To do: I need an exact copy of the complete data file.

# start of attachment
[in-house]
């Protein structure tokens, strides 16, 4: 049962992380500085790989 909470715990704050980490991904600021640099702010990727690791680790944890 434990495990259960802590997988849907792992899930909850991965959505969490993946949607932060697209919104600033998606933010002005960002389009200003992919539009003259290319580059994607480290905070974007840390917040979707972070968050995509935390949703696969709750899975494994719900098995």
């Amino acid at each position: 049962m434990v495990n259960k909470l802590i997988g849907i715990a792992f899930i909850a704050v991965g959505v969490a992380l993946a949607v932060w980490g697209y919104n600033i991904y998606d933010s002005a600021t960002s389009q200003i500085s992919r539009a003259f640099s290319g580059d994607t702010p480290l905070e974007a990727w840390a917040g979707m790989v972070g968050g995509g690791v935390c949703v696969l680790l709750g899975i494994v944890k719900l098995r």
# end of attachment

[in-house]
């Protein structure tokens, strides 16, 4: 049962992380500085790989 909470715990704050980490991904600021640099702010990727690791680790944890 434990495990259960802590997988849907792992899930909850991965959505969490993946949607932060697209919104600033998606933010002005960002389009200003992919539009003259290319580059994607480290905070974007840390917040979707972070968050995509935390949703696969709750899975494994719900098995």
């Amino acid at each position: 049962m434990v495990n259960k909470l802590i997988g849907i715990a792992f899930i909850a704050v991965g959505v969490a992380l993946a949607v932060w980490g697209y919104n600033i991904y998606d933010s002005a600021t960002s389009q200003i500085s992919r539009a003259f640099s290319g580059d994607t702010p480290l905070e974007a990727w840390a917040g979707m790989v972070g968050g995509g690791v935390c949703v696969l680790l709750g899975i494994v944890k719900l098995r």